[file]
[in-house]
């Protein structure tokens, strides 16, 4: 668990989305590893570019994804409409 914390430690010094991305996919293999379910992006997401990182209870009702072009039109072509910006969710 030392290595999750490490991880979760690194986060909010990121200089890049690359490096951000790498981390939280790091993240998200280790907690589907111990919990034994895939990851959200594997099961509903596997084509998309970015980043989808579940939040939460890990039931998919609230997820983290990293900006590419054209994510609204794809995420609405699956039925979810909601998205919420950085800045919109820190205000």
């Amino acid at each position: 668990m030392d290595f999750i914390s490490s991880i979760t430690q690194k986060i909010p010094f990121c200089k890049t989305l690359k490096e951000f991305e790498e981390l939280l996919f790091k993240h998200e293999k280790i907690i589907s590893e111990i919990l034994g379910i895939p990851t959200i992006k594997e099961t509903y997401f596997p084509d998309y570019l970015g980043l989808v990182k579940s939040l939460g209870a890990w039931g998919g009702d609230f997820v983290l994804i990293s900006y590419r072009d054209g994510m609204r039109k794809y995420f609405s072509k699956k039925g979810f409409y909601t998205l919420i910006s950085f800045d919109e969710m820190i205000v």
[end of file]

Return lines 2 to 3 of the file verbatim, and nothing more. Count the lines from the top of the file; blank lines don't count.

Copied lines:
């Protein structure tokens, strides 16, 4: 668990989305590893570019994804409409 914390430690010094991305996919293999379910992006997401990182209870009702072009039109072509910006969710 030392290595999750490490991880979760690194986060909010990121200089890049690359490096951000790498981390939280790091993240998200280790907690589907111990919990034994895939990851959200594997099961509903596997084509998309970015980043989808579940939040939460890990039931998919609230997820983290990293900006590419054209994510609204794809995420609405699956039925979810909601998205919420950085800045919109820190205000």
């Amino acid at each position: 668990m030392d290595f999750i914390s490490s991880i979760t430690q690194k986060i909010p010094f990121c200089k890049t989305l690359k490096e951000f991305e790498e981390l939280l996919f790091k993240h998200e293999k280790i907690i589907s590893e111990i919990l034994g379910i895939p990851t959200i992006k594997e099961t509903y997401f596997p084509d998309y570019l970015g980043l989808v990182k579940s939040l939460g209870a890990w039931g998919g009702d609230f997820v983290l994804i990293s900006y590419r072009d054209g994510m609204r039109k794809y995420f609405s072509k699956k039925g979810f409409y909601t998205l919420i910006s950085f800045d919109e969710m820190i205000v």